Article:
|Are deodorants safe? According to studies and reports conducted by ( CU)
Consumers Union, and the Food and Drug Administration ( FDA) they're not. Old
medical studies that were performed between 1960-1979 recommended totally
avoiding feminine deodorant sprays, ( FDS's ) and some other body odor
controlling products as well. However, we do need to control body odor! An
anti-odour bar is a deodorant. Deodorants work by neutralizing the smell of sweat
and killing odur causing bacteria.
But what have federal regulations done over the years to help insure the safety
of these products? That's a question that's well worth investigating before
purchasing any product that's going to be used in such a sensitive area as the
genital. So lets take a look at earlier reports concerning some of these products.
In the early 1960's, the cosmetic industry expanded from the underarm deodorant
to a more private part of the body-the genital. By 1971 there were thirty brands
of feminine deodorant sprays on the market and Americans were spending well
over $67 million annually in an attempt to, in some cases, satisfy a paranoia of do
I smell good. In the process, women were unaware of the hidden dangers of such
an attempt;ingredient side affects of theses products were not known. During that
period, (60-70's), the cosmetic industry was not require by law to list any
ingredients on product labels. Since their products were not considered to be a
drug,and did not affect bodily functions, they did not fall under labeling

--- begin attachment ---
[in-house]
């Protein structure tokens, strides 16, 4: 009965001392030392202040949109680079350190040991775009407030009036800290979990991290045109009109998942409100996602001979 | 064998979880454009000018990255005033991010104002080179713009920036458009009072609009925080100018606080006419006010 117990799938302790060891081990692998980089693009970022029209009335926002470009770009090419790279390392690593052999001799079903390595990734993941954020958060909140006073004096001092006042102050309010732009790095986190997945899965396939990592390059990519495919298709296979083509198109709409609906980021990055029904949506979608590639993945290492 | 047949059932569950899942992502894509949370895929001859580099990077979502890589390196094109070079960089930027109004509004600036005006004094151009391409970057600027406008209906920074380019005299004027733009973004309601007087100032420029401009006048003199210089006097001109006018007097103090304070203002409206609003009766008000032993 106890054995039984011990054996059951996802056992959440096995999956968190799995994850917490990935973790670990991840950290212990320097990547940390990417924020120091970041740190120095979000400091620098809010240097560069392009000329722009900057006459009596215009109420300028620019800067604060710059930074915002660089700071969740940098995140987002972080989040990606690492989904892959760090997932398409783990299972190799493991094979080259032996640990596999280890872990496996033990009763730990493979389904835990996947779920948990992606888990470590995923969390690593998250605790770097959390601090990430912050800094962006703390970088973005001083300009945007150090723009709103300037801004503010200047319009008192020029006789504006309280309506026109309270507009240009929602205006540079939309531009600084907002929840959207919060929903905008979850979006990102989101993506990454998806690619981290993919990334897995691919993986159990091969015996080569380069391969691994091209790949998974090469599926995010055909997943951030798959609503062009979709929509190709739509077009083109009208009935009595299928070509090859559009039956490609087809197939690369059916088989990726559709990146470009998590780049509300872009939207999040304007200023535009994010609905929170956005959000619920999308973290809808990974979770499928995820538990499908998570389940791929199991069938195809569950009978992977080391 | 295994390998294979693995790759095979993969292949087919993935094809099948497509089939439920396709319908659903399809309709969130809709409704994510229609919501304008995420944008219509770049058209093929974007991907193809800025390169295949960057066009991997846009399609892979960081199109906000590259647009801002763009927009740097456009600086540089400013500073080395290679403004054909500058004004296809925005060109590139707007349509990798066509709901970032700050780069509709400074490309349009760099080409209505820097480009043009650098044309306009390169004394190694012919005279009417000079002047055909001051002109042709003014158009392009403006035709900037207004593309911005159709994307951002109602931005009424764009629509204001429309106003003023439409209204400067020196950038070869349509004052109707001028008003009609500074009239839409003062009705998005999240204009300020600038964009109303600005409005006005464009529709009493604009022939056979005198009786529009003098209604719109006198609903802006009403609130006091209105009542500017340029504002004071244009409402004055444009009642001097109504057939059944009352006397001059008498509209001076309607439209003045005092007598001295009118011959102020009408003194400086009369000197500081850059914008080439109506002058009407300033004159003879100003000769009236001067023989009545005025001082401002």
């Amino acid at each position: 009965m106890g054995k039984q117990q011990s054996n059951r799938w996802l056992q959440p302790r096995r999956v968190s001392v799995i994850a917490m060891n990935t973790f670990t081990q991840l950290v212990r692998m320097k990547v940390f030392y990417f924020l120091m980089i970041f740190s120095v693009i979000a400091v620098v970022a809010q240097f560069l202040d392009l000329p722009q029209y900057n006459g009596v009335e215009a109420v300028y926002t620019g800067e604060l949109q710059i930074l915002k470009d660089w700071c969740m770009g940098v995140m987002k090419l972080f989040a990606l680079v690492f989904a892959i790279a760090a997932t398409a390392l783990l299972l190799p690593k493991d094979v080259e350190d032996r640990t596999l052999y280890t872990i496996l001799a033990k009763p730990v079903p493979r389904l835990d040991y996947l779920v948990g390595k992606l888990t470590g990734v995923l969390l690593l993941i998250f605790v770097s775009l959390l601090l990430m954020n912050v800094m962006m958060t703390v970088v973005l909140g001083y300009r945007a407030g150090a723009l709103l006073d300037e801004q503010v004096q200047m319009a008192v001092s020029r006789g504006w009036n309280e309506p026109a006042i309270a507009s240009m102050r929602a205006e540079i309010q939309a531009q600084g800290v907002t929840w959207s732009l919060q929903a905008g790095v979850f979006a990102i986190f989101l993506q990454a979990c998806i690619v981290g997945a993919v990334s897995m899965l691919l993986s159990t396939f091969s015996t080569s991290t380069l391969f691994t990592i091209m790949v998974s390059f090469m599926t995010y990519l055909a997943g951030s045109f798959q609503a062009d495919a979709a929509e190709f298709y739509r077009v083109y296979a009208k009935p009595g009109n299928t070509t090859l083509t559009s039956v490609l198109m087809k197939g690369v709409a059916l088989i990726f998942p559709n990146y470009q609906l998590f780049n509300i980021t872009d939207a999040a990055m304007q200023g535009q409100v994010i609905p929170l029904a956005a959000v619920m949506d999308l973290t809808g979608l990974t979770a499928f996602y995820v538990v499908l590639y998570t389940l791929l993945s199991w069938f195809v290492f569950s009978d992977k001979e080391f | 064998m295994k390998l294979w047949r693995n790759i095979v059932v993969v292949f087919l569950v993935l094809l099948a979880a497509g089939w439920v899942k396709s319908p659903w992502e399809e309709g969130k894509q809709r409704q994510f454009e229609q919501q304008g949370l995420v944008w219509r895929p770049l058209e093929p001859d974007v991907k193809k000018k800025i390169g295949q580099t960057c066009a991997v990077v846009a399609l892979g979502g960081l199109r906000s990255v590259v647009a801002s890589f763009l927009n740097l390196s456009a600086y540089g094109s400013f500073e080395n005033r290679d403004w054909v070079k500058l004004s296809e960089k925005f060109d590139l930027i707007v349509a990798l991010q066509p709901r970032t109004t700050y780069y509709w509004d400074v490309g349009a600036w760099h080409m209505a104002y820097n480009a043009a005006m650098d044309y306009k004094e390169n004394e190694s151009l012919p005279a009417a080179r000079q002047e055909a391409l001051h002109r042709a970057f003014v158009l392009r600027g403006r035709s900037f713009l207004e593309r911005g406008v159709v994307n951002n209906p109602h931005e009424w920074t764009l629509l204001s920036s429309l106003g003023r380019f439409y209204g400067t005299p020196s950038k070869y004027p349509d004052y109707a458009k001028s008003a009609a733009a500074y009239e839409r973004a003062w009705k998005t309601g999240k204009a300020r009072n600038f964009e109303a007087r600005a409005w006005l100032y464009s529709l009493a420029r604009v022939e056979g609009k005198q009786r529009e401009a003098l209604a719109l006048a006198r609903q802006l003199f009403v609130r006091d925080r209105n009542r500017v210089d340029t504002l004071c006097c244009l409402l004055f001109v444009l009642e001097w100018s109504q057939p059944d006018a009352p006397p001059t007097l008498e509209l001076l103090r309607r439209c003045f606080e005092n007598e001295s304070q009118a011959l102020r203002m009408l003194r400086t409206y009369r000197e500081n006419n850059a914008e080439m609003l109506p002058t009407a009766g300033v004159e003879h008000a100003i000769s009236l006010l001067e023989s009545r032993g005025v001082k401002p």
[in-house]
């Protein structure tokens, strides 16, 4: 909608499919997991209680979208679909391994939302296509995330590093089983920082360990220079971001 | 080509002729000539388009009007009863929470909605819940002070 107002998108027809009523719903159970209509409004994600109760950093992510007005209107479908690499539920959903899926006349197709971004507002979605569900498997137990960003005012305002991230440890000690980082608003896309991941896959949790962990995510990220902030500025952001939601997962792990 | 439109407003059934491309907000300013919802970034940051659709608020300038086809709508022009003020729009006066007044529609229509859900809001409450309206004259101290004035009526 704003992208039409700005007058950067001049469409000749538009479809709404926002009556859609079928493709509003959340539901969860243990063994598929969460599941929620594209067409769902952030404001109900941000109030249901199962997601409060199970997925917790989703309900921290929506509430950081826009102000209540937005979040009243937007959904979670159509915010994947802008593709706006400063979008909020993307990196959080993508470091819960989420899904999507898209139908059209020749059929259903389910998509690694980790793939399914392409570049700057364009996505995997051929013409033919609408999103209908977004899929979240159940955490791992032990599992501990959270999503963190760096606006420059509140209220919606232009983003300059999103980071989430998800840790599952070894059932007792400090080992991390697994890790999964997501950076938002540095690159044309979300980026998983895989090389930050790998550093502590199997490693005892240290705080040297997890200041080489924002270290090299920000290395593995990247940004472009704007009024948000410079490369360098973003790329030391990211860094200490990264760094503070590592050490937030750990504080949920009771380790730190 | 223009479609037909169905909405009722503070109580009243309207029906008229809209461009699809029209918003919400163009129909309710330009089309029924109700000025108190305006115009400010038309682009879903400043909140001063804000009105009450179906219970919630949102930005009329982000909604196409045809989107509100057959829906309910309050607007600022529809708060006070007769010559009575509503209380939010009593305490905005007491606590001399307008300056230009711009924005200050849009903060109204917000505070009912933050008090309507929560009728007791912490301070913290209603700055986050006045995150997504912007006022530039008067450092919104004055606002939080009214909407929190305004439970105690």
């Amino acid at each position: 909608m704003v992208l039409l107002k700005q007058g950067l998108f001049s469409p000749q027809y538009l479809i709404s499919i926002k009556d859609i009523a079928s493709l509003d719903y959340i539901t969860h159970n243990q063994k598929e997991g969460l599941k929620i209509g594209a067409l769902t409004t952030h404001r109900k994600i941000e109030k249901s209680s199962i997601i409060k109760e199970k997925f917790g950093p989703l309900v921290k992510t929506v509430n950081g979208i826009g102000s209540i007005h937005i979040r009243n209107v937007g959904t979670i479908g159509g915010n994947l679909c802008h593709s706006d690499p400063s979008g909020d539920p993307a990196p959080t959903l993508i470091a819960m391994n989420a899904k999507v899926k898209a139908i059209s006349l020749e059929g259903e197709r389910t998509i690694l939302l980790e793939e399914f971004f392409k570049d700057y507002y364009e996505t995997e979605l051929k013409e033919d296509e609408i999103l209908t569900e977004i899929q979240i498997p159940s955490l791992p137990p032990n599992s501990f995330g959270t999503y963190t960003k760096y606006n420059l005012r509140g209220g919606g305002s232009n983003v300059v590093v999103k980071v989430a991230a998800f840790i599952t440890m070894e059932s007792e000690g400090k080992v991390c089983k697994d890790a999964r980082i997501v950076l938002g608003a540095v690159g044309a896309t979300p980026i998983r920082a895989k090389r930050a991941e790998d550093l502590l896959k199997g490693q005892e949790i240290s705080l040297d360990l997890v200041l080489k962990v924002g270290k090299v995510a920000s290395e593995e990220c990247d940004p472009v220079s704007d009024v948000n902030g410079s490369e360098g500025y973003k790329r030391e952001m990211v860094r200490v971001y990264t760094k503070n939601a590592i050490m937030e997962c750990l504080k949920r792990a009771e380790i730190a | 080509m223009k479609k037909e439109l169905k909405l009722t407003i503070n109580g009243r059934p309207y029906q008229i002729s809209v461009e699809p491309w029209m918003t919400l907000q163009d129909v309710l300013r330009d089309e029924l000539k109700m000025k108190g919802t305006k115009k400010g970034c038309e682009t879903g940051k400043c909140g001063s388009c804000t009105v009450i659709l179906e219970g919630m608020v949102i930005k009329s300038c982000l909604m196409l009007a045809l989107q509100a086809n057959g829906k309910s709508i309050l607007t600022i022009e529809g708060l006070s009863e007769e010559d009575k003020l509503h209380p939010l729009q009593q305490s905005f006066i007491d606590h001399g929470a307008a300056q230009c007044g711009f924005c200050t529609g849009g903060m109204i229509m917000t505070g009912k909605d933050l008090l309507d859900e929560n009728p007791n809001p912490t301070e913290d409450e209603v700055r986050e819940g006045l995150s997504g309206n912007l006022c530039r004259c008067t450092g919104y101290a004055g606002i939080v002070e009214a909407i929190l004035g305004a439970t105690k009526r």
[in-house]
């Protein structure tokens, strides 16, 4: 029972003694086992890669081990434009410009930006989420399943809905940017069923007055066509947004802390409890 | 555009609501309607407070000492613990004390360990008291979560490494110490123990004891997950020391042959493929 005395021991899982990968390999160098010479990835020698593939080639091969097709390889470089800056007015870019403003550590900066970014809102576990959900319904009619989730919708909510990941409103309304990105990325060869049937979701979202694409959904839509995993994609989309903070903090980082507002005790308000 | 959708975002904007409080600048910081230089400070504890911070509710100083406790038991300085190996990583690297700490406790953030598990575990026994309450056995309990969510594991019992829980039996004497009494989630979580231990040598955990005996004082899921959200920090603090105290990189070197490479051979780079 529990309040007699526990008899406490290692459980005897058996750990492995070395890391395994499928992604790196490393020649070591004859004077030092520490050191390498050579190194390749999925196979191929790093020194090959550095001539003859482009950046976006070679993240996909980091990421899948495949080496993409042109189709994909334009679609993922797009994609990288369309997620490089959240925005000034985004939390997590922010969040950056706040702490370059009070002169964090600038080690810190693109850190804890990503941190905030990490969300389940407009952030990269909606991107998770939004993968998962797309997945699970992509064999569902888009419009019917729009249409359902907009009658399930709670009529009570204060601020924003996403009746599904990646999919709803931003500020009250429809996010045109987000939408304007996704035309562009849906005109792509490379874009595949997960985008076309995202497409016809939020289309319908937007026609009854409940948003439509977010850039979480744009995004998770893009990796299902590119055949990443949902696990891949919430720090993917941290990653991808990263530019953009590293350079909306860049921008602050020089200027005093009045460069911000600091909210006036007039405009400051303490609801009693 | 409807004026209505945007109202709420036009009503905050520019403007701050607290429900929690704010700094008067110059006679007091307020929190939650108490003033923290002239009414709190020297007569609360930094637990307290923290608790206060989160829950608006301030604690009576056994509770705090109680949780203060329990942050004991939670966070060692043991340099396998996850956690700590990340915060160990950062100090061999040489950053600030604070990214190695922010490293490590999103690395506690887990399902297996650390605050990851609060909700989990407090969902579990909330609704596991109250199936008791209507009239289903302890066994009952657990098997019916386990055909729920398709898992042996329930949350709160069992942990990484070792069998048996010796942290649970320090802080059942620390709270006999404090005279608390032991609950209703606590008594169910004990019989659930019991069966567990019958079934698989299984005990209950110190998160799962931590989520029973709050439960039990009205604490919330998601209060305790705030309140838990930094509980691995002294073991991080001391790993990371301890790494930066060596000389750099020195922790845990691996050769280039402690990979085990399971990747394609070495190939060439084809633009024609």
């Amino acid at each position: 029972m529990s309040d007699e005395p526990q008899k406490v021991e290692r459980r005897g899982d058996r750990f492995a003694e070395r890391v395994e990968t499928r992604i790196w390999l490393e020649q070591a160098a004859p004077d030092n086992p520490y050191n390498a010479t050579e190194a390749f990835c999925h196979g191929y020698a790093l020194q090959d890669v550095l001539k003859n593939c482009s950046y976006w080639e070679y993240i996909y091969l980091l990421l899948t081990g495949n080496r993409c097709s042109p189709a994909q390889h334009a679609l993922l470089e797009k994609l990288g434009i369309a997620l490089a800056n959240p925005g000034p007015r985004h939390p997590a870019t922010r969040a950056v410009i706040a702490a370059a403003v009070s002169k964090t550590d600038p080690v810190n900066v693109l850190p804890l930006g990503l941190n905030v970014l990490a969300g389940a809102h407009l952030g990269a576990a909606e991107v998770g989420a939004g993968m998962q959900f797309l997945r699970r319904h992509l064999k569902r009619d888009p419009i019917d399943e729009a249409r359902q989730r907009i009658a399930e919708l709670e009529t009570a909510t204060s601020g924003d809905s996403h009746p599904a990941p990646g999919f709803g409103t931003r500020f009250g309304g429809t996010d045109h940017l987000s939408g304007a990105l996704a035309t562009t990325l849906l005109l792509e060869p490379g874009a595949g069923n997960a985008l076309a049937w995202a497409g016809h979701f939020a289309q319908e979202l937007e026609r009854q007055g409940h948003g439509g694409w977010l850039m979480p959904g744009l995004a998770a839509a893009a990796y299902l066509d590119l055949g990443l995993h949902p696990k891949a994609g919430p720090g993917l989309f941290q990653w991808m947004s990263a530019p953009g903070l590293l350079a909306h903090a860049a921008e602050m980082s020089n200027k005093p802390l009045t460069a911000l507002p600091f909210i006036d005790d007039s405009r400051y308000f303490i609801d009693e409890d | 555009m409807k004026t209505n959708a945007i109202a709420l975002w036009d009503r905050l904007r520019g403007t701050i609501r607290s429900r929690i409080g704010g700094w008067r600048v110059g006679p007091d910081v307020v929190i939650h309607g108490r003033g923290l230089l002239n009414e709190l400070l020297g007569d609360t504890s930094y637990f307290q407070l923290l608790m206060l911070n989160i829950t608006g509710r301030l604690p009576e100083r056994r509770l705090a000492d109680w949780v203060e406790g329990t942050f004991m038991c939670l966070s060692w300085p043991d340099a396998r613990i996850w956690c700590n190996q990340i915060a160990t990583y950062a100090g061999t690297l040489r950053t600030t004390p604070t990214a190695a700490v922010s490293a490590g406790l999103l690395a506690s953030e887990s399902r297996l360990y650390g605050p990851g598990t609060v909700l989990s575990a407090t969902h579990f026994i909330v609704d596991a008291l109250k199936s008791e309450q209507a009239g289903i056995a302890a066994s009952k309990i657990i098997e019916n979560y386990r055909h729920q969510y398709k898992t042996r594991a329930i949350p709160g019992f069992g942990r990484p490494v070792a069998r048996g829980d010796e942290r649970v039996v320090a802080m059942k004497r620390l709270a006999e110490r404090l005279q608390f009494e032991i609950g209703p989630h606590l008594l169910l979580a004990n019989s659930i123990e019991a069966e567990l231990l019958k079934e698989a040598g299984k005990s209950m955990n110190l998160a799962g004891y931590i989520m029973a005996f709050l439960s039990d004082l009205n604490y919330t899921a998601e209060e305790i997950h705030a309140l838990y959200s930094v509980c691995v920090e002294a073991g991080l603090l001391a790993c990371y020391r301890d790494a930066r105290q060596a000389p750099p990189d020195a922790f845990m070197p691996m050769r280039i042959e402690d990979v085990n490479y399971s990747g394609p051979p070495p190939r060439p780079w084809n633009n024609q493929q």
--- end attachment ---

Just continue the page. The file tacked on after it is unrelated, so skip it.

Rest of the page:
regulations. However,antiperspirants did have to list ingredients because these
products affected bodily function sweating,and therefore were considered drugs
under the Food, drug,and cosmetic act.
In January 1972 Consumers Reports published an article on genital deodorants,
listing them as being potentially hazardous. The decision was based on numerous
reports of serious injuries. In October 1973 the (FDA) issued regulations
requiring ingredient labeling for all cosmetic products. Labels would have to list
ingredients in descending order of predominance. During that same period the
(FDA) was also receiving consumer complaints about deodorant sprays,the
offending ingredient or ingredients, had not been identified. Doctors of the (FDA)
believed the pressure from the propellant may have aided in setting up
inflammation of the urethra (short passage from the bladder to the outside) which
can cause narrowing of the urethra, pain, retention of urine in the bladder,that can
lead to recurrent urinary tract and other infections. Manufactures of these
products suggested holding the can at least six inches from the genital area. But
to quote CU, "we never seen one of these products come with a ruler included."
During that period the list of consumer complaints not only included feminine
sprays. It also included deodorant soaps,antiperspirants,and just plain everyday
deodorants such as Right Guard, Soft & Dri, and Mennen E, which added the
vitamin E to their formula. "The (FDA) received numerous letters from
consumers telling of allergic reactions and severe rashes. Shipments of the
product were discontinued, the (FDA) permitted remaining stocks of Mennen E to
stay on the shelves."
In several lawsuits filed against Alberto Culver,one involving a fourteen year
old girl was described by her physician as suffering "incredibly"swollen labia. In
another case a woman alleged that she developed large lumps after using an (
FD) spray."The swelling was as big as a grapefruit",her physician said. "You
never saw a more miserable girl in your life". Her lawsuit against Alberto Culver
was settled out of court. In 1971 Alberto Culver had reports of 107 women users
of feminine sprays who had complained of irritation,allergic reactions, burns,
infections, dermatitis of the thighs, stinging, swelling, itching, inflammation,